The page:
Then and now: How a city argument started a quirky festival
WHEN Audrey Hoffmann stormed into the council chambers in Warwick with a bag of yarn and threw it across the table, the councillors thought she was mad.
The previous director of the Warwick Art Gallery was determined to heal a community divide and believed she'd come up with the perfect way to do it.
For many months in 2003, the small city of Warwick argued over a multi-million dollar question: What type of trees should line the footpath?
The seemingly small issue incited passionate responses from residents both for and against deciduous trees, with the autumnal beauty and once-yearly leaf drop ultimately scoring the final points.
It was a bitter defeat for those who'd advocated for evergreens and animosity ran rife.
"Improving the streets was a very good idea but the community became so polarised,” Mrs Hoffmann said.
"The arguments just went on and on.”
At the same time, Mrs Hoffmann had council on her back, urging her to find a way to boost visitor numbers to the gallery.
One day, as the former director mused on the predicament, her gaze turned to the newly planted, leafless trees.
"I thought that in these cold winters we have to keep those little trees warm,” she said.
"We had to wrap them up!”
By decorating the trees in wool, Mrs Hoffmann hoped to end the tree debate, create a public exhibition of art that would draw visitors to the gallery and appeal to the graziers that sat on council at the time.
When Mrs Hoffmann went door to door along Palmerin St asking businesses for money to support her idea, the owners and managers scoffed at her outrageous proposal.
"The community wasn't ready to accept it,” Mrs Hoffmann said.
"It was a very conservative town and to have such a radical idea come in, it wasn't very well received.”
Nevertheless, council gave its approval, and with the assistance of the Regional Arts Development Fund and an army of volunteer knitters and musicians, Jumpers and Jazz in July was born.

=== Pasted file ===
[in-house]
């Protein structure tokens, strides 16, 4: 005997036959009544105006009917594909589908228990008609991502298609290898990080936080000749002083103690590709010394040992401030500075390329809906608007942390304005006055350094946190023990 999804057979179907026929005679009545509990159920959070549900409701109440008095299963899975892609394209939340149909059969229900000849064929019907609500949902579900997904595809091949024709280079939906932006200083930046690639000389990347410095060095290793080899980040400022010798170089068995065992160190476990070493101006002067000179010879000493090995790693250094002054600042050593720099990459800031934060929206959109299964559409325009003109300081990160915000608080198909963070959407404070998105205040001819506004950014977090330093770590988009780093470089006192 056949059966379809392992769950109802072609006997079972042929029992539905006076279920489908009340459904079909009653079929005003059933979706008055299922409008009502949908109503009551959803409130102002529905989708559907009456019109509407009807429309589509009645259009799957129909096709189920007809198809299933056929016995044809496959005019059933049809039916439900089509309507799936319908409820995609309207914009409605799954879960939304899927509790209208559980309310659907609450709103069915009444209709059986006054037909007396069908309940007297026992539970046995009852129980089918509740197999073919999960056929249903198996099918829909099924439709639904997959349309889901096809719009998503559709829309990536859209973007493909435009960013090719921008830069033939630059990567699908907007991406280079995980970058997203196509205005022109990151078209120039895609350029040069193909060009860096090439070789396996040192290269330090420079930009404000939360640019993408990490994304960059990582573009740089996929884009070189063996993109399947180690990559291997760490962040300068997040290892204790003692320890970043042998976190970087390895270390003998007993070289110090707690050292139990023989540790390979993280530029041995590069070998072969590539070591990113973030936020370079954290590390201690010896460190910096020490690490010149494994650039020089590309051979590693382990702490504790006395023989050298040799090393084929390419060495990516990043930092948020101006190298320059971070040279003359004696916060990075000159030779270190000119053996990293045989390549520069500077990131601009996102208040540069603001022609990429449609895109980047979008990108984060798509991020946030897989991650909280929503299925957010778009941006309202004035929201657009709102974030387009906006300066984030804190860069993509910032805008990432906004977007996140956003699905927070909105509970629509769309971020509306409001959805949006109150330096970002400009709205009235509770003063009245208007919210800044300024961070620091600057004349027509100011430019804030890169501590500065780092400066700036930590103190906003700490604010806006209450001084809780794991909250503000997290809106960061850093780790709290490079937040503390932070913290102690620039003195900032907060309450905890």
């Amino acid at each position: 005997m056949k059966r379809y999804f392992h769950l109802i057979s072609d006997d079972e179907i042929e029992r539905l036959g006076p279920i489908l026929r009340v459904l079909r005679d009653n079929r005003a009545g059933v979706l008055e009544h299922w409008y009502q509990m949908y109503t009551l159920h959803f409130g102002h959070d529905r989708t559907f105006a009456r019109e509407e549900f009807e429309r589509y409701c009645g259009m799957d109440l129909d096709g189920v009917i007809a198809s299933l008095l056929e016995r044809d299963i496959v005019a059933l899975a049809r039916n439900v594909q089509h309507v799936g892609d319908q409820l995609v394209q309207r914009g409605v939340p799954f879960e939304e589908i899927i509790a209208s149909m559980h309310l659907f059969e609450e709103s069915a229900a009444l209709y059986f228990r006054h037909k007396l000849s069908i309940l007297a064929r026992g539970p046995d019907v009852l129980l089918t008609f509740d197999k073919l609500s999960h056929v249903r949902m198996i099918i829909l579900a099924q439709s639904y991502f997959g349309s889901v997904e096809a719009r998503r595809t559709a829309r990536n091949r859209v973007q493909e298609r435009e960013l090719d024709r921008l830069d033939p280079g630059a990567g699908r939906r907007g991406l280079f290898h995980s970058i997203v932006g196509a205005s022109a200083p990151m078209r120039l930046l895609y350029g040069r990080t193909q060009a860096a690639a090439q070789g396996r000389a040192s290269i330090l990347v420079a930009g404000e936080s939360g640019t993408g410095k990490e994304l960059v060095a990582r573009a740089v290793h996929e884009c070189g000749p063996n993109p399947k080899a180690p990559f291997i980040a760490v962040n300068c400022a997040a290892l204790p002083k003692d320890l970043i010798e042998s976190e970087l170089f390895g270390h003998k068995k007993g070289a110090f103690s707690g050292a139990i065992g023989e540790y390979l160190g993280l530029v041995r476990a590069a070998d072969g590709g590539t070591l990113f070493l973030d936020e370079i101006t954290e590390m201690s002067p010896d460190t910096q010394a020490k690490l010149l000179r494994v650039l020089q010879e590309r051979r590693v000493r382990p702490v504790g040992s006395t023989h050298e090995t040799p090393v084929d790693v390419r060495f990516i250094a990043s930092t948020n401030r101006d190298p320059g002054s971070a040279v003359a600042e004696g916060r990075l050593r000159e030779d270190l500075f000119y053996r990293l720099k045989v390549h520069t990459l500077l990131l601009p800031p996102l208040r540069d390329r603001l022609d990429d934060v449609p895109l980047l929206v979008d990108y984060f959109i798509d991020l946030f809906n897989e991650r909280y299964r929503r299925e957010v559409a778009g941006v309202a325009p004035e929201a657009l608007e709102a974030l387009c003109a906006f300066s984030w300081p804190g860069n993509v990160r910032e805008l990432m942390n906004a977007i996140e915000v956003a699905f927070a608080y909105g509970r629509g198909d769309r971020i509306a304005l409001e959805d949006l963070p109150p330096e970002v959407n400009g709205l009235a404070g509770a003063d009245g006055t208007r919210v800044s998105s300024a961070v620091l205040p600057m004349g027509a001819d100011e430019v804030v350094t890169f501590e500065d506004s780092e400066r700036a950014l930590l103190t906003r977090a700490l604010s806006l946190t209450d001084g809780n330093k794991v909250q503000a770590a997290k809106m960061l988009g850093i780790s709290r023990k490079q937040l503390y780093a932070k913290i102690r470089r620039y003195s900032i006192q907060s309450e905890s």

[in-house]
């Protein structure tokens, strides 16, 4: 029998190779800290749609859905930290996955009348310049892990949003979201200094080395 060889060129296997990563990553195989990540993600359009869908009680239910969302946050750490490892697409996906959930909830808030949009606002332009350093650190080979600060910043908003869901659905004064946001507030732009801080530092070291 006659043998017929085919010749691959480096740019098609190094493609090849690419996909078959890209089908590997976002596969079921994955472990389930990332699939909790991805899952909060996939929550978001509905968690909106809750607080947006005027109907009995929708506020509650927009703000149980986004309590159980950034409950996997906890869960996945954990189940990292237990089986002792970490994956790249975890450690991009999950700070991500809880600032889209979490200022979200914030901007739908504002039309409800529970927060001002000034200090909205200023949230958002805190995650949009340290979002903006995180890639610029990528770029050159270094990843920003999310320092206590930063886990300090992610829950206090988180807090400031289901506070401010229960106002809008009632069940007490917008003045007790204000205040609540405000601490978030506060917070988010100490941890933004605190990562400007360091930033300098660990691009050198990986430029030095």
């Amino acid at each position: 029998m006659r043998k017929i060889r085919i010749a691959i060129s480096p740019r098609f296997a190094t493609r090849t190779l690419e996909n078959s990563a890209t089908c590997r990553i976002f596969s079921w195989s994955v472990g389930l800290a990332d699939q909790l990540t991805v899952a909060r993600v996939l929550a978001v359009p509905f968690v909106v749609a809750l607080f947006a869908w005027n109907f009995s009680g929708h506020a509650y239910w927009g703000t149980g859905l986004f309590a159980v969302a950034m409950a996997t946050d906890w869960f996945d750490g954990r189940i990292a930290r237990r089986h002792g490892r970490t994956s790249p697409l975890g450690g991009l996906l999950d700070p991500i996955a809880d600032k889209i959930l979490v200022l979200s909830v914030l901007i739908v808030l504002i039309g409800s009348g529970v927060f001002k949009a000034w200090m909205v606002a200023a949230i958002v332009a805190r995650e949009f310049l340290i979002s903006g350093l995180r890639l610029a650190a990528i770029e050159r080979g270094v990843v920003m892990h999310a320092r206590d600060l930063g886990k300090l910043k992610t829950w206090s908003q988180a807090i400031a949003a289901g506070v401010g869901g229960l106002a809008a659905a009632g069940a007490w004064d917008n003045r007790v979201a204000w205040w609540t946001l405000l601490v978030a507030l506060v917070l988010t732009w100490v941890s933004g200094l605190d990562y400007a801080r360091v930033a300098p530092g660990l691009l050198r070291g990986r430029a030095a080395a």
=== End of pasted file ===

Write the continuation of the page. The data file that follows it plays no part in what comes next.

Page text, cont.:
Mrs Hoffmann never dreamed her small idea would ultimately grow into an internationally recognised festival that offers more than 100 different events, attracts tens of thousands of visitors and injects millions of dollars into the economy each year.
"I'm just thrilled to bits the way it's developed into such a community event,” she said.
"I'm so very proud.”
Mrs Hoffmann's successor, Warwick Art Gallery director Karina Devine, said the festival had all the right elements to make it big.
The cooler winter climate, beautiful streetscape and smaller population contributed to J&J's thriving success over the past 15 years, with Ms Devine saying "it may not have worked in any other community”.
"It was quirky enough that people weren't afraid of it,” she said.
"It made everyone feel as though they could be an artist.”
Since 2006, Ms Devine has taken the festival from strength to strength, helping to facilitate projects such as the "Knitchen” in 2014.
The life-sized installation of fabric art transformed the foyer of the Warwick Art Gallery into an incredible crafted kitchen that went viral, propelling Warwick on to the world stage.
"Never in my wildest dreams did I think anything could be that successful here,” Ms Devine said.
"The queue was out the door!
"British newspapers were writing about it and we even got invited to an exhibition in New York.”
As J&J evolved, Warwick residents became more and more invested, with a committee of volunteers now heading up the festival organisation.
Mrs Hoffmann said the festival belonged to the community.
The question, 'What's the deal with Jumpers and Jazz?' came from Keisha Gorham in Warwick.
As a new resident in the Rose City, Keisha was baffled by the city's annual festival.
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